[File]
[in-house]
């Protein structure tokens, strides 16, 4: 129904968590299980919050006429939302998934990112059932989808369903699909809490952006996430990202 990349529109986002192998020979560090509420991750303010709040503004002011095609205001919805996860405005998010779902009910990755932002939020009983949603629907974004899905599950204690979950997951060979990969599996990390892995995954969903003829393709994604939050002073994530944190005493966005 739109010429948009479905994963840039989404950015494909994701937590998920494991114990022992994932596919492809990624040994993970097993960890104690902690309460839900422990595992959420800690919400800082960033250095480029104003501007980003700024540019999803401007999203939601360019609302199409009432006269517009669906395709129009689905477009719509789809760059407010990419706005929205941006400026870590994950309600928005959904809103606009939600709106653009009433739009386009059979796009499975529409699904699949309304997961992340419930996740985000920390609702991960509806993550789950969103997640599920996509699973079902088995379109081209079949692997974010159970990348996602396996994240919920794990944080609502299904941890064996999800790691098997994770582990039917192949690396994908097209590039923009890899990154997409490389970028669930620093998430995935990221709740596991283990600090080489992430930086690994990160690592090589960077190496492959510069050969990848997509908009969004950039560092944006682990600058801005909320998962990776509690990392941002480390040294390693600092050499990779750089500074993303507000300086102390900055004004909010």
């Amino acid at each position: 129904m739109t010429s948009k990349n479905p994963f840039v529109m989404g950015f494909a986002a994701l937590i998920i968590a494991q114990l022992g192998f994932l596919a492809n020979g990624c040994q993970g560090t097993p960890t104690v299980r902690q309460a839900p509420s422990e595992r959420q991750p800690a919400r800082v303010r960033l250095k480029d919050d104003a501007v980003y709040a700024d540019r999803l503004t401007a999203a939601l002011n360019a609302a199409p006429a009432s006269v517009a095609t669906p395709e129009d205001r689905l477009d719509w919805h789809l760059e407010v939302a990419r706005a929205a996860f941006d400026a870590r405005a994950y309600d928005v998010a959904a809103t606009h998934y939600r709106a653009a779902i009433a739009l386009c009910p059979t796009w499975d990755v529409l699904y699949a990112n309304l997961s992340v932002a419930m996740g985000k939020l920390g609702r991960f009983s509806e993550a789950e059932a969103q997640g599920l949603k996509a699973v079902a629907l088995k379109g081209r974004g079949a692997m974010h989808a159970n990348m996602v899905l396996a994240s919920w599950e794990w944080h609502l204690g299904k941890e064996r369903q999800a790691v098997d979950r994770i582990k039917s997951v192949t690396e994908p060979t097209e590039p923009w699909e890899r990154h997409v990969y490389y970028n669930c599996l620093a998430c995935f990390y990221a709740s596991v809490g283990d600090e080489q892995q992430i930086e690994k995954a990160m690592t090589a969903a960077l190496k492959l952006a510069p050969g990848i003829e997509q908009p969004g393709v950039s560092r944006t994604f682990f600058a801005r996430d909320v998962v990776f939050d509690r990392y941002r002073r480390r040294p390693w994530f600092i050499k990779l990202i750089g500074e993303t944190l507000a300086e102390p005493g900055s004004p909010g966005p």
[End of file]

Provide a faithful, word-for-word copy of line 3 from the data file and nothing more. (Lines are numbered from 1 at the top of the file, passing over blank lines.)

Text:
């Amino acid at each position: 129904m739109t010429s948009k990349n479905p994963f840039v529109m989404g950015f494909a986002a994701l937590i998920i968590a494991q114990l022992g192998f994932l596919a492809n020979g990624c040994q993970g560090t097993p960890t104690v299980r902690q309460a839900p509420s422990e595992r959420q991750p800690a919400r800082v303010r960033l250095k480029d919050d104003a501007v980003y709040a700024d540019r999803l503004t401007a999203a939601l002011n360019a609302a199409p006429a009432s006269v517009a095609t669906p395709e129009d205001r689905l477009d719509w919805h789809l760059e407010v939302a990419r706005a929205a996860f941006d400026a870590r405005a994950y309600d928005v998010a959904a809103t606009h998934y939600r709106a653009a779902i009433a739009l386009c009910p059979t796009w499975d990755v529409l699904y699949a990112n309304l997961s992340v932002a419930m996740g985000k939020l920390g609702r991960f009983s509806e993550a789950e059932a969103q997640g599920l949603k996509a699973v079902a629907l088995k379109g081209r974004g079949a692997m974010h989808a159970n990348m996602v899905l396996a994240s919920w599950e794990w944080h609502l204690g299904k941890e064996r369903q999800a790691v098997d979950r994770i582990k039917s997951v192949t690396e994908p060979t097209e590039p923009w699909e890899r990154h997409v990969y490389y970028n669930c599996l620093a998430c995935f990390y990221a709740s596991v809490g283990d600090e080489q892995q992430i930086e690994k995954a990160m690592t090589a969903a960077l190496k492959l952006a510069p050969g990848i003829e997509q908009p969004g393709v950039s560092r944006t994604f682990f600058a801005r996430d909320v998962v990776f939050d509690r990392y941002r002073r480390r040294p390693w994530f600092i050499k990779l990202i750089g500074e993303t944190l507000a300086e102390p005493g900055s004004p909010g966005p």